Managing a Global Opt-out System Using Hightouch and dbt
In this playbook, you'll learn how to manage a global opt-out when using more than one email tool.
Made by:Mammoth Growth
Whether it’s the US’s CAN-SPAM, EU’s GDPR, or Canada’s CASL, global rules require companies to let users unsubscribe from direct marketing channels, such as email. The consequences of not doing so are large as violations in the US can cost companies up to $16,000 for each non-compliant email. In the UK, fines amounting to £495,000 were issued to multiple companies, such as Sports Direct, We Buy Any Car, and Saga Personal Finance, for not honoring user consent.
Most individual marketing platforms come with built-in features that help companies manage these unsubscribe preferences. However, the fact that modern companies tend to have specialist direct marketing tools for different purposes makes managing preferences in these many tools a difficult task. For example, companies could use Marketo or Salesforce Marketing Cloud for marketing automation and Braze or Iterable for customer engagement.
If someone unsubscribes from direct marketing in one of these tools, you should be updating their communication preferences across all of the rest of them. Building this ‘global preference center’ is tricky, but complying with regulations is crucial. This playbook provides a solution for how to do so using dbt and Hightouch.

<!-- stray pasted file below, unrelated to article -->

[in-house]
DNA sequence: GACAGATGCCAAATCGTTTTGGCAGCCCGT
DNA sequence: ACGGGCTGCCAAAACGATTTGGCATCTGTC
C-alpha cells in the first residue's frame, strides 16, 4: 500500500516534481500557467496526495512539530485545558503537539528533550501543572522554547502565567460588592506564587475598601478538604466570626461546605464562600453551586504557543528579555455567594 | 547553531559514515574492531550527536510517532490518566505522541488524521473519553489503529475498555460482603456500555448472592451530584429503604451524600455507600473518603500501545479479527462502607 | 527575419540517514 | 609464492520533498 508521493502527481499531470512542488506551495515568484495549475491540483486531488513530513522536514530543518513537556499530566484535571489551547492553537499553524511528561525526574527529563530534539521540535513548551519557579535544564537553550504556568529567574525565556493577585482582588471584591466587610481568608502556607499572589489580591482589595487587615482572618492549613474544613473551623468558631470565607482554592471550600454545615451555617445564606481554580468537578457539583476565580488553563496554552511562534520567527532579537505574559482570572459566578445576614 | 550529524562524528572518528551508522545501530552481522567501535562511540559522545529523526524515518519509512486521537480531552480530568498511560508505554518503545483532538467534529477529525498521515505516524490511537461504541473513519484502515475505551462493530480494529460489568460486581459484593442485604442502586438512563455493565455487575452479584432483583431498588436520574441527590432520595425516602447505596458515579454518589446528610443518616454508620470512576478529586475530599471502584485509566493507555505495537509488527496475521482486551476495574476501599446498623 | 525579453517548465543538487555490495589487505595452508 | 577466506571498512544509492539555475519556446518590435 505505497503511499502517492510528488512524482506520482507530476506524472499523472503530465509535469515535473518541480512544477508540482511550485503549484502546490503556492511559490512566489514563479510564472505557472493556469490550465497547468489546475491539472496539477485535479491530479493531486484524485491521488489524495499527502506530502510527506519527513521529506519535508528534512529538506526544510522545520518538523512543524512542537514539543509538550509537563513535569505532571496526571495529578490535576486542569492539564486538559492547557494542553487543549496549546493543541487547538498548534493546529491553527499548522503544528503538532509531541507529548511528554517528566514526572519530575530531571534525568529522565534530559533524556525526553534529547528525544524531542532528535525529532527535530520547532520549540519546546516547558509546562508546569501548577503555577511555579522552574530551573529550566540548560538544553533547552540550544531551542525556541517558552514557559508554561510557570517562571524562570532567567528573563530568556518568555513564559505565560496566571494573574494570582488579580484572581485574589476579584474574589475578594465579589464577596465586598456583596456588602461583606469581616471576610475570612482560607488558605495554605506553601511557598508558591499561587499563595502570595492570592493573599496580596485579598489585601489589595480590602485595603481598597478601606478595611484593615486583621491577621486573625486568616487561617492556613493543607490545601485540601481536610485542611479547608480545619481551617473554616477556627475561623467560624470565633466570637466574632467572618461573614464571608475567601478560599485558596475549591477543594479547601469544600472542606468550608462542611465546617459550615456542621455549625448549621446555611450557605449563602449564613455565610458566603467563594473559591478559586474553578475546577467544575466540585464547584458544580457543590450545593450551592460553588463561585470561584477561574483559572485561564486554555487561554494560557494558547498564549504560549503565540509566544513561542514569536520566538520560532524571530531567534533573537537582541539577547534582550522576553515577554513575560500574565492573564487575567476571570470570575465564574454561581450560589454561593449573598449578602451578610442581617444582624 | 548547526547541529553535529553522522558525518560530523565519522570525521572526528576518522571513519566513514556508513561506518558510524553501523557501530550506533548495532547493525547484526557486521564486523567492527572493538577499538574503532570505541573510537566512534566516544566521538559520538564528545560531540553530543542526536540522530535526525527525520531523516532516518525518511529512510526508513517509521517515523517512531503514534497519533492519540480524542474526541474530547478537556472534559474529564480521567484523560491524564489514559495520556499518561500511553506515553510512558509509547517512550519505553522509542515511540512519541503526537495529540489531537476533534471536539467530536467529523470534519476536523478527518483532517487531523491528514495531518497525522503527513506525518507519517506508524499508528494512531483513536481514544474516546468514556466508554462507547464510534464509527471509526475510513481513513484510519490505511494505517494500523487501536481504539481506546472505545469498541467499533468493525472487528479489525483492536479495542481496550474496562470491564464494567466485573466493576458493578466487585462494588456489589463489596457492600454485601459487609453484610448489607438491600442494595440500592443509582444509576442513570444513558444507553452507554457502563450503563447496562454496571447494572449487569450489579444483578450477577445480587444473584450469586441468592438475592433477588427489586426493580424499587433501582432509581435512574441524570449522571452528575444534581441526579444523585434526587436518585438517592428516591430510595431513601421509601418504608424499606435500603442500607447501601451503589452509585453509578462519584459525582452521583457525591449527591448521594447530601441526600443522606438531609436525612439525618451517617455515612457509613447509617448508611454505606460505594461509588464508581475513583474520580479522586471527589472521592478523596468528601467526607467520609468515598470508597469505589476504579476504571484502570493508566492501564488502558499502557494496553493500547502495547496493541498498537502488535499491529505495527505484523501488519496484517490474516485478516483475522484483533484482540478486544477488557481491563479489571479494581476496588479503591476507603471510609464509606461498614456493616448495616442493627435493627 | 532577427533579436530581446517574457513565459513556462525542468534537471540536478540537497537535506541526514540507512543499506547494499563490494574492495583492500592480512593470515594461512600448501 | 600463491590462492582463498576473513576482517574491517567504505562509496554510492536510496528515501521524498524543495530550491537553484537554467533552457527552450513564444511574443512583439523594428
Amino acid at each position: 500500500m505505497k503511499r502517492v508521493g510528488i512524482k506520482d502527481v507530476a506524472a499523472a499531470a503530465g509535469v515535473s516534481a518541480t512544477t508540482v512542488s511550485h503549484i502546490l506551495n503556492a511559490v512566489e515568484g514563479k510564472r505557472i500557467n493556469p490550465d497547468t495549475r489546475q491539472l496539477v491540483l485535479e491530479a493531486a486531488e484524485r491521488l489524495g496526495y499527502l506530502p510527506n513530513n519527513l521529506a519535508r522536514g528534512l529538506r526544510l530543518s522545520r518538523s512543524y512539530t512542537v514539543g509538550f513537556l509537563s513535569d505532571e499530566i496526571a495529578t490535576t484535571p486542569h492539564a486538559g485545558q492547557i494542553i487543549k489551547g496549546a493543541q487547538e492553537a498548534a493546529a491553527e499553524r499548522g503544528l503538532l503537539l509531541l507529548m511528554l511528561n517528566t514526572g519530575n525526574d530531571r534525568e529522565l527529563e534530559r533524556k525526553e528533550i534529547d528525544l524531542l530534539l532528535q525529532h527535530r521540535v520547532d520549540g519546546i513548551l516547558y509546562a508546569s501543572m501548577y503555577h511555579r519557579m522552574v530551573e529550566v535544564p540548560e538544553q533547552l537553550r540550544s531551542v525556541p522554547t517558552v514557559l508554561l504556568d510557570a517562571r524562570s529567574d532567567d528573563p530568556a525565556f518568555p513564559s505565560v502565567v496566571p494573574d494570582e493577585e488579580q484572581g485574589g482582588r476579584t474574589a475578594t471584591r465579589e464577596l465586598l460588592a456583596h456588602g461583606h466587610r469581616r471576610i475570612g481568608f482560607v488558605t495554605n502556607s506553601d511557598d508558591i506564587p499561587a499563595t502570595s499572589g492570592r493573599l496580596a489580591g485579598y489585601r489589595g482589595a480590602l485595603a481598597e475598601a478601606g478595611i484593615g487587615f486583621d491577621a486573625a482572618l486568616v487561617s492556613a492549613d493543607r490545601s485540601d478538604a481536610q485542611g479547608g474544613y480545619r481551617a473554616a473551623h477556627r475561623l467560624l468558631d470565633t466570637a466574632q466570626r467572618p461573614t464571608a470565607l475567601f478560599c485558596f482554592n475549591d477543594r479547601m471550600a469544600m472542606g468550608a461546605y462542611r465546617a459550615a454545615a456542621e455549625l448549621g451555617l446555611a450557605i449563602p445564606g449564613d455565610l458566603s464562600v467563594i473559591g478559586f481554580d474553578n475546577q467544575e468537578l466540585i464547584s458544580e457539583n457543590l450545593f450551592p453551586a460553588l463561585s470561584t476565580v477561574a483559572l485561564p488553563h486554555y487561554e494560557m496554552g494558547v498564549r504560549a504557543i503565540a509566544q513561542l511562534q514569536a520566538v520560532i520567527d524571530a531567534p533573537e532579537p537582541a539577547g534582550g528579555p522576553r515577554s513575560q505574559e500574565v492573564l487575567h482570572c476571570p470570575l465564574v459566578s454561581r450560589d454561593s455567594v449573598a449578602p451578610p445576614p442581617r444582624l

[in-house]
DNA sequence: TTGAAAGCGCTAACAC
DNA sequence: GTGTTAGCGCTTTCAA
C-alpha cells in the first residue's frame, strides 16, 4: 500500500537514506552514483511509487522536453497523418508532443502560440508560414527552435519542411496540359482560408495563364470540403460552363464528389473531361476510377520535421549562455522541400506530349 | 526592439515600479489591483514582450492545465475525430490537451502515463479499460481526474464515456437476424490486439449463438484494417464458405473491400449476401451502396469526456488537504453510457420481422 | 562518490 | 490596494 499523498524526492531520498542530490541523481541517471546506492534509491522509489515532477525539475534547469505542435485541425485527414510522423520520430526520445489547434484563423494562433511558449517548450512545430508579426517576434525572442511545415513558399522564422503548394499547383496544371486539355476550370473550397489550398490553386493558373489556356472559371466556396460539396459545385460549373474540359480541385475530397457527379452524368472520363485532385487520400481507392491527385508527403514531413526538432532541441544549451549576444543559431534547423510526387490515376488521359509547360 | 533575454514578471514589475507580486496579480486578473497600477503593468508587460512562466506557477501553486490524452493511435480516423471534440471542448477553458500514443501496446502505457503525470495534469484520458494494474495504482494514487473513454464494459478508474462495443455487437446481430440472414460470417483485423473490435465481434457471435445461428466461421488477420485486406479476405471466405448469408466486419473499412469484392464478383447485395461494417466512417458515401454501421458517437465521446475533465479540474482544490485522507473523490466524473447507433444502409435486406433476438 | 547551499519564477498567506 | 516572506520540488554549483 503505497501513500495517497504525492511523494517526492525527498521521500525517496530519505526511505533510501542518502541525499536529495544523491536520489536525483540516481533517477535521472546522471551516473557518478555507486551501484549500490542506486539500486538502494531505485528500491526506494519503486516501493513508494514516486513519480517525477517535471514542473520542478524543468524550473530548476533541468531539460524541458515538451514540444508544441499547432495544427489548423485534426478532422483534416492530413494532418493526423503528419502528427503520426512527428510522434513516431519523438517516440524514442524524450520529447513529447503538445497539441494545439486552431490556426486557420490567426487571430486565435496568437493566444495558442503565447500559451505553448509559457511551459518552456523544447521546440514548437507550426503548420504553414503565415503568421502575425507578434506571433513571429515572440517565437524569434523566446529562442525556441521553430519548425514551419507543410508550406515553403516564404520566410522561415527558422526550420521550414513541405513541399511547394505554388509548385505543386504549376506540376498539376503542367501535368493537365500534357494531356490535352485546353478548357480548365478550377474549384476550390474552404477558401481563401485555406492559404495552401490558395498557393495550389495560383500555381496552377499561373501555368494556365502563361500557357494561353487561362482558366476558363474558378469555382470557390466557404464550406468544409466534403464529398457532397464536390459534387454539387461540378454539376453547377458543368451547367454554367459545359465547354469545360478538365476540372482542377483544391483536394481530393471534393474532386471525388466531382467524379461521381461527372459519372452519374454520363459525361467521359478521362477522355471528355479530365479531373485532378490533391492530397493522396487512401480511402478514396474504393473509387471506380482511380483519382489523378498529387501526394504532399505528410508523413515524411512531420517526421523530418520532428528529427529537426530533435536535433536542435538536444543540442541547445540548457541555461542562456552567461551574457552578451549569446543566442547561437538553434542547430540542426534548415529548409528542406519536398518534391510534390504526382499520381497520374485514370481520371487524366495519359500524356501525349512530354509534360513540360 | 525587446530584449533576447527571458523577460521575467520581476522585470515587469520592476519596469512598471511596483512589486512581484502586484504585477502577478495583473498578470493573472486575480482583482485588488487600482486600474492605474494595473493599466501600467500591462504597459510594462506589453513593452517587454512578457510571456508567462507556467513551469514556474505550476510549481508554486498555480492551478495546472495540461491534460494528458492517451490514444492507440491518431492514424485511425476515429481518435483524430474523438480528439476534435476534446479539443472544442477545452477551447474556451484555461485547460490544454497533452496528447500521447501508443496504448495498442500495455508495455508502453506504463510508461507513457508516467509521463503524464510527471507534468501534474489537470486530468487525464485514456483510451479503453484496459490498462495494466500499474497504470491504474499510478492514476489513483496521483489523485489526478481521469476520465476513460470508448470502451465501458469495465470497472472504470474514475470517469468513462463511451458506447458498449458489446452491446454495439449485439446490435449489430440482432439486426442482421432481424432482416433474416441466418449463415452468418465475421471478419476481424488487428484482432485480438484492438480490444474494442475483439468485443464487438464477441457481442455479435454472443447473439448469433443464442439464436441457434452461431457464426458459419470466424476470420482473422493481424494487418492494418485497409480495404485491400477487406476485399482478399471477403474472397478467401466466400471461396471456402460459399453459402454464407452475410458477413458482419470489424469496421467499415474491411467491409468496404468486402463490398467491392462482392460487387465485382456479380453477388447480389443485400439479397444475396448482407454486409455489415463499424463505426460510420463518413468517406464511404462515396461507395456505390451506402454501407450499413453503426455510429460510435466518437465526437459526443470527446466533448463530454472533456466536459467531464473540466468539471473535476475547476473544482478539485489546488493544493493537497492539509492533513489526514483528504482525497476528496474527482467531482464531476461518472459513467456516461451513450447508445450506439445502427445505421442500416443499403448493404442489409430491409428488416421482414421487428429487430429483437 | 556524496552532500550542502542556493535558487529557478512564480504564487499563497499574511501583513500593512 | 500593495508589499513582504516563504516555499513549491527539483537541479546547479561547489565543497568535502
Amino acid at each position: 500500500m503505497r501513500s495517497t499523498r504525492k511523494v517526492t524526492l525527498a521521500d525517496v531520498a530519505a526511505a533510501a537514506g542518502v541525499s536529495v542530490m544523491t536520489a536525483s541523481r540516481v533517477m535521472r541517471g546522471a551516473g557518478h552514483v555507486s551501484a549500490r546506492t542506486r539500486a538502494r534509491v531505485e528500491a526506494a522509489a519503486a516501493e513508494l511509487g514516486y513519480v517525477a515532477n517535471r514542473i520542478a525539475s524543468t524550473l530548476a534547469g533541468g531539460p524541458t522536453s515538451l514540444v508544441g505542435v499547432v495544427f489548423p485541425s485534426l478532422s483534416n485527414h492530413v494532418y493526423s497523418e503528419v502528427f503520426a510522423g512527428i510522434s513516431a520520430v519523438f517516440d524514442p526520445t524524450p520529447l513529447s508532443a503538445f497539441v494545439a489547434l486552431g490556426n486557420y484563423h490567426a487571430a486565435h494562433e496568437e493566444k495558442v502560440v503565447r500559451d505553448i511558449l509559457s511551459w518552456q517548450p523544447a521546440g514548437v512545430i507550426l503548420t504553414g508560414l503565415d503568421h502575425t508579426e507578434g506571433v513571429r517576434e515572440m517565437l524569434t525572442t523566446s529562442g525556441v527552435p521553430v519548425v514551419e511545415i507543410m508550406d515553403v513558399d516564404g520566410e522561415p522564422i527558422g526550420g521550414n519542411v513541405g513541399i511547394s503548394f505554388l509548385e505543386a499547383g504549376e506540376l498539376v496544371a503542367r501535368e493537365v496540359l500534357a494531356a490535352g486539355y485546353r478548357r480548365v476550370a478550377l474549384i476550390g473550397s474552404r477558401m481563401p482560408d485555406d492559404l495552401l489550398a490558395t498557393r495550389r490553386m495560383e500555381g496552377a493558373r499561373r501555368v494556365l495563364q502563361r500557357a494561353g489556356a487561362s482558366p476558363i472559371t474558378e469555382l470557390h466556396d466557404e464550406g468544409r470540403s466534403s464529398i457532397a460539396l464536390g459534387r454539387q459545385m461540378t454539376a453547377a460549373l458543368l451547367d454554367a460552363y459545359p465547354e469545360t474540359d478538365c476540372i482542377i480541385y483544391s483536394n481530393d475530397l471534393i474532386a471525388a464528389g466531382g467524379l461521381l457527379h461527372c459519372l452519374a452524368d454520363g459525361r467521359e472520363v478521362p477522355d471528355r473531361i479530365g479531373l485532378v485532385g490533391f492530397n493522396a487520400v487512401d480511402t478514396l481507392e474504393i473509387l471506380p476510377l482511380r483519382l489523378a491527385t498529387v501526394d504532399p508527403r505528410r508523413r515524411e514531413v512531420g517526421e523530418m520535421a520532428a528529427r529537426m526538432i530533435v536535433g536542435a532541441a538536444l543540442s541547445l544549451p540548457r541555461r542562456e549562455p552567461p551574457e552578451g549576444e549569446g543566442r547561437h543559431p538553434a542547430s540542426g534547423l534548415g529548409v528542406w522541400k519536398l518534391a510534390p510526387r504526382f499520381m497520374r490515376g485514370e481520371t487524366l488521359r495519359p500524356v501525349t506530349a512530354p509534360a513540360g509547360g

Let’s say you're on the marketing team for a video conference software company called SpeedChat. SpeedChat reaches out to its users with a range of email marketing tools:
- Sales ops warms up high-priority leads with Marketo
- Product marketing communicates the latest product features to all of its users via Iterable
- Sales uses SalesLoft to try to upsell existing users to higher packages
While each of these platforms are critical for Speedchat to manage different components of their marketing funnel, the end consumer is simply seeing emails from your brand. Legally, if they choose to unsubscribe from email, regardless of the platform the email was sent from, their preferences must be relayed across the rest.
Luckily, leveraging your data warehouse, dbt, and Hightouch, you can manage a centralized source of truth for user preferences and sync updates back to all of your marketing tools, saving you from having to do it with error-prone CSV uploads.
The complexity of manually trying to tie all your marketing tools together increases exponentially with each tool you add. When there are conflicts in unsubscribe preferences between tools, you will need to manage potentially complex logic within these direct connections.
A better approach is to build a central source of truth for user preferences - external to the individual marketing tools - and sync updated data back into the tools. This also gives you the flexibility to add or change tools in the future.
There are three steps to this:
- Collect unsubscribe and preference data from each of your tools